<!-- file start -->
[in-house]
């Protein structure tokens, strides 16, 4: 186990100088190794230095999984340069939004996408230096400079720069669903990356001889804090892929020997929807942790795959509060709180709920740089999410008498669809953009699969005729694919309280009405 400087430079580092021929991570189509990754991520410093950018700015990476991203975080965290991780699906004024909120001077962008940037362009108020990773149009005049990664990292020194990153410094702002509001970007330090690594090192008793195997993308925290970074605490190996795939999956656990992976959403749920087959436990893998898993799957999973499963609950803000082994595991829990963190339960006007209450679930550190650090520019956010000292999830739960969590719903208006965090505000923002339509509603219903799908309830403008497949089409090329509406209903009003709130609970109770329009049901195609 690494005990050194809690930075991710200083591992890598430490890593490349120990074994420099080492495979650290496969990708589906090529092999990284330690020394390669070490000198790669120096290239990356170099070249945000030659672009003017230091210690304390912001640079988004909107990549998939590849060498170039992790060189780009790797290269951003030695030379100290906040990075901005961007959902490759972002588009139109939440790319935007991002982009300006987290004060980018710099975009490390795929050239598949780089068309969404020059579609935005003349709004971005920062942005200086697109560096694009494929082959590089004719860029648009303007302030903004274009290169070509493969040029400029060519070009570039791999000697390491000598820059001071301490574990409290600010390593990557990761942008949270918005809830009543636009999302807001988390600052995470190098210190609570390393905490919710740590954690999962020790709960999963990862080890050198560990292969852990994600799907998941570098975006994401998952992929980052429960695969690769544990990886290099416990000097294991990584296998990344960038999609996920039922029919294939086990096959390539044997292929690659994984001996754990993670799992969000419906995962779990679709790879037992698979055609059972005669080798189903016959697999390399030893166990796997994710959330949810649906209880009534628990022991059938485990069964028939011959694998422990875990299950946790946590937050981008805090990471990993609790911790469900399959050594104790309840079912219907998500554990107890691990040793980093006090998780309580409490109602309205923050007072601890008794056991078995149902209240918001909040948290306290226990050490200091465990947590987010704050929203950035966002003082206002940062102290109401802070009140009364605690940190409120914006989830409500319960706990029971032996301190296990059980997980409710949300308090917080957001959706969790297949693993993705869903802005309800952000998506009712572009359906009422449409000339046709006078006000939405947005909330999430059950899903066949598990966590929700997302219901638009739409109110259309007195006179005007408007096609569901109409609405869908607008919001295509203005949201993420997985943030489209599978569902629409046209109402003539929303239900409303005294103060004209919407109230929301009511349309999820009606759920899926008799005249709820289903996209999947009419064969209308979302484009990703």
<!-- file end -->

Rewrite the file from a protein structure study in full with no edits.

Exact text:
[in-house]
């Protein structure tokens, strides 16, 4: 186990100088190794230095999984340069939004996408230096400079720069669903990356001889804090892929020997929807942790795959509060709180709920740089999410008498669809953009699969005729694919309280009405 400087430079580092021929991570189509990754991520410093950018700015990476991203975080965290991780699906004024909120001077962008940037362009108020990773149009005049990664990292020194990153410094702002509001970007330090690594090192008793195997993308925290970074605490190996795939999956656990992976959403749920087959436990893998898993799957999973499963609950803000082994595991829990963190339960006007209450679930550190650090520019956010000292999830739960969590719903208006965090505000923002339509509603219903799908309830403008497949089409090329509406209903009003709130609970109770329009049901195609 690494005990050194809690930075991710200083591992890598430490890593490349120990074994420099080492495979650290496969990708589906090529092999990284330690020394390669070490000198790669120096290239990356170099070249945000030659672009003017230091210690304390912001640079988004909107990549998939590849060498170039992790060189780009790797290269951003030695030379100290906040990075901005961007959902490759972002588009139109939440790319935007991002982009300006987290004060980018710099975009490390795929050239598949780089068309969404020059579609935005003349709004971005920062942005200086697109560096694009494929082959590089004719860029648009303007302030903004274009290169070509493969040029400029060519070009570039791999000697390491000598820059001071301490574990409290600010390593990557990761942008949270918005809830009543636009999302807001988390600052995470190098210190609570390393905490919710740590954690999962020790709960999963990862080890050198560990292969852990994600799907998941570098975006994401998952992929980052429960695969690769544990990886290099416990000097294991990584296998990344960038999609996920039922029919294939086990096959390539044997292929690659994984001996754990993670799992969000419906995962779990679709790879037992698979055609059972005669080798189903016959697999390399030893166990796997994710959330949810649906209880009534628990022991059938485990069964028939011959694998422990875990299950946790946590937050981008805090990471990993609790911790469900399959050594104790309840079912219907998500554990107890691990040793980093006090998780309580409490109602309205923050007072601890008794056991078995149902209240918001909040948290306290226990050490200091465990947590987010704050929203950035966002003082206002940062102290109401802070009140009364605690940190409120914006989830409500319960706990029971032996301190296990059980997980409710949300308090917080957001959706969790297949693993993705869903802005309800952000998506009712572009359906009422449409000339046709006078006000939405947005909330999430059950899903066949598990966590929700997302219901638009739409109110259309007195006179005007408007096609569901109409609405869908607008919001295509203005949201993420997985943030489209599978569902629409046209109402003539929303239900409303005294103060004209919407109230929301009511349309999820009606759920899926008799005249709820289903996209999947009419064969209308979302484009990703």